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N.S. effluent pipeline into Northumberland Strait will need fresh route

The Canadian Press in CTV News
July 4, 2018
Category: Business & Politics
Region: Canada East, Canada

PICTOU, N.S. — The proposed route of a pipeline that would carry effluent from the Northern Pulp mill into the Northumberland Strait will be changed due to concerns over potential ice damage. Kathy Cloutier, director of communications at Paper Excellence, said Tuesday a sonar study found ice scouring near the proposed location of the pipeline’s outfall off Pictou, N.S. She said that will mean the pipeline may have to go into deeper waters to avoid the ice that scrapes along the ocean bottom. …Cloutier said the new information means a delay in the company filing its environmental assessment report, and will lead to higher project costs. …The wastewater lagoons contain nearly 50 years worth of toxic waste…It has been a major concern for the local Mi’kmaq community, which launched a lawsuit in 2010 seeking to eject the treatment plant from its land.

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Antigonish County Council hears from Port Hawkesbury Paper

By Matt Draper
The Port Hawkesbury Reporter
July 3, 2018
Category: Business & Politics
Region: Canada East, Canada

ANTIGONISH, NOVA SCOTIA — During a recent regular meeting of council for the Municipality of the County of Antigonish, members heard from representatives of Port Hawkesbury Paper… Warden Owen McCarron said… the presentation was a good overview as well as a good opportunity for councillors to ask questions and learn about the forest management practices of PHP. One topic that received mention was PHP’s use of clear cutting. “As they said tonight, clear cutting is a part of treatment that’s needed,” said McCarron. “It’s not a necessary treatment in every stand but some stands really do need to be clear cut.” McCarron said the follow-up treatment is also critical, so reforestation happens in a practical and effective matter.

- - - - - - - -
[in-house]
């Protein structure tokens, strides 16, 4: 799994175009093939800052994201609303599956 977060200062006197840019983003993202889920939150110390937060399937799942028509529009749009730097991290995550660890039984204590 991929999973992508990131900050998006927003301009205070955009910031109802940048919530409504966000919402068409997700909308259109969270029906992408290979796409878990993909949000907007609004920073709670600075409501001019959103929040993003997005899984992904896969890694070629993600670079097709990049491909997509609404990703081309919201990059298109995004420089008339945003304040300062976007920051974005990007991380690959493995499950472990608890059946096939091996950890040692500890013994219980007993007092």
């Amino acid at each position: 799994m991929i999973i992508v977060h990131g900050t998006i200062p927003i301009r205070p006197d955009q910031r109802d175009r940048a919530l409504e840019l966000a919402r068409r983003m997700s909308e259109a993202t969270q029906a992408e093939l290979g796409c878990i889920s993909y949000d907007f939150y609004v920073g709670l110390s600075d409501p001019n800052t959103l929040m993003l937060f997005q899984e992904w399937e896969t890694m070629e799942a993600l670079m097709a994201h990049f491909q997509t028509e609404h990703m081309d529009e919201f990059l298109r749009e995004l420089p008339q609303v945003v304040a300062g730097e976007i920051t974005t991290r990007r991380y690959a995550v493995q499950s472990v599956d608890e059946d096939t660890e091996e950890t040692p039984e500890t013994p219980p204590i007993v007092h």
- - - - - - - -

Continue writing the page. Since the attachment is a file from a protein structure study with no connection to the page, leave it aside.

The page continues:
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More than 30% of single-family builders report framing lumber shortages

Builder Online
June 25, 2018
Category: Business & Politics
Region: United States

Based on the results of the May 2018 survey for the NAHB/Wells FargoHousing Market Index, the National Association of Home Builders has concluded that shortages of framing lumber are more widespread now than they were at any time since the association began tracking the issue in a consistent manner in 1994. Thirty-one percent of single-family builders who responded to the survey’s special questions reported a shortage of framing lumber, far outpacing the other products and materials on the survey. Trusses were in second place, with 24% of builders reporting shortages, followed by lightweight steel and OSB at 30% each.

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Increasing Chinese investment in wood industry concerns Vietnamese businesses

Viet Nam News
July 4, 2018
Category: Business & Politics
Region: International

HÀ NỘI — Việt Nam earned US$4.15 billion from exports of wood and wooden products in the first six months of this year, marking an increase of 8.4 per cent compared with the same period last year. A report from the Việt Nam Forestry Administration under the Ministry of Agriculture and Rural Development said that the United States, China, Japan and South Korea remained the four largest importers of wood and wooden products from Việt Nam, accounting for 78 per cent of the country’s total export value. …According to the Vietnam Timber and Forest Product Association (Vifores), the drop in imports from Cambodia and Malaysia was due to the fact that Chinese businesses had increased purchases from neighbouring countries, including Cambodia and Malaysia. At the same time, Cambodia, Laos and Myanmar had tightened exports of timber due to a ban on shipments of logs and sawn timber from plantation forests.